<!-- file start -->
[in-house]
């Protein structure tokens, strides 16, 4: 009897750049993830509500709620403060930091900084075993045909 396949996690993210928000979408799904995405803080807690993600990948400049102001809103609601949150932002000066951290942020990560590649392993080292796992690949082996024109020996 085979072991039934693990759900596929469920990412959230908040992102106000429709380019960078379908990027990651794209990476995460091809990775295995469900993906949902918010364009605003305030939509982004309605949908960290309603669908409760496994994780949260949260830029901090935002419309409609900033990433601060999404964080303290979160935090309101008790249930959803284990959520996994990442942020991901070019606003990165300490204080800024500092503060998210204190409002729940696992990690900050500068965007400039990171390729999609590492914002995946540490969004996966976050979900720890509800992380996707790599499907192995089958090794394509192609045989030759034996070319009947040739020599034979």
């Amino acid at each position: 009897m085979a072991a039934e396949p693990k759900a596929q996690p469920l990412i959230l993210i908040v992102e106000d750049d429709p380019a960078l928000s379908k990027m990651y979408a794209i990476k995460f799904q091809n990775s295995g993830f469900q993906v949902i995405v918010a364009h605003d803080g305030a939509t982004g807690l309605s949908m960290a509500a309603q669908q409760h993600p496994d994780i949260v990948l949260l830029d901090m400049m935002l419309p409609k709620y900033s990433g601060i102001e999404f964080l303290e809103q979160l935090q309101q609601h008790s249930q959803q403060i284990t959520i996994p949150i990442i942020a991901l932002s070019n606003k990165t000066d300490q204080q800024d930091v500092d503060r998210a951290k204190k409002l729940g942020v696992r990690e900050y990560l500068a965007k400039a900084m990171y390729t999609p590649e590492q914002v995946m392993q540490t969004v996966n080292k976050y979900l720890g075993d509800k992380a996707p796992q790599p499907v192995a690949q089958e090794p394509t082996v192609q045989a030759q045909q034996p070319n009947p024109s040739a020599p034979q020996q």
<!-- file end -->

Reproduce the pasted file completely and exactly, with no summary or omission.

[in-house]
């Protein structure tokens, strides 16, 4: 009897750049993830509500709620403060930091900084075993045909 396949996690993210928000979408799904995405803080807690993600990948400049102001809103609601949150932002000066951290942020990560590649392993080292796992690949082996024109020996 085979072991039934693990759900596929469920990412959230908040992102106000429709380019960078379908990027990651794209990476995460091809990775295995469900993906949902918010364009605003305030939509982004309605949908960290309603669908409760496994994780949260949260830029901090935002419309409609900033990433601060999404964080303290979160935090309101008790249930959803284990959520996994990442942020991901070019606003990165300490204080800024500092503060998210204190409002729940696992990690900050500068965007400039990171390729999609590492914002995946540490969004996966976050979900720890509800992380996707790599499907192995089958090794394509192609045989030759034996070319009947040739020599034979």
């Amino acid at each position: 009897m085979a072991a039934e396949p693990k759900a596929q996690p469920l990412i959230l993210i908040v992102e106000d750049d429709p380019a960078l928000s379908k990027m990651y979408a794209i990476k995460f799904q091809n990775s295995g993830f469900q993906v949902i995405v918010a364009h605003d803080g305030a939509t982004g807690l309605s949908m960290a509500a309603q669908q409760h993600p496994d994780i949260v990948l949260l830029d901090m400049m935002l419309p409609k709620y900033s990433g601060i102001e999404f964080l303290e809103q979160l935090q309101q609601h008790s249930q959803q403060i284990t959520i996994p949150i990442i942020a991901l932002s070019n606003k990165t000066d300490q204080q800024d930091v500092d503060r998210a951290k204190k409002l729940g942020v696992r990690e900050y990560l500068a965007k400039a900084m990171y390729t999609p590649e590492q914002v995946m392993q540490t969004v996966n080292k976050y979900l720890g075993d509800k992380a996707p796992q790599p499907v192995a690949q089958e090794p394509t082996v192609q045989a030759q045909q034996p070319n009947p024109s040739a020599p034979q020996q």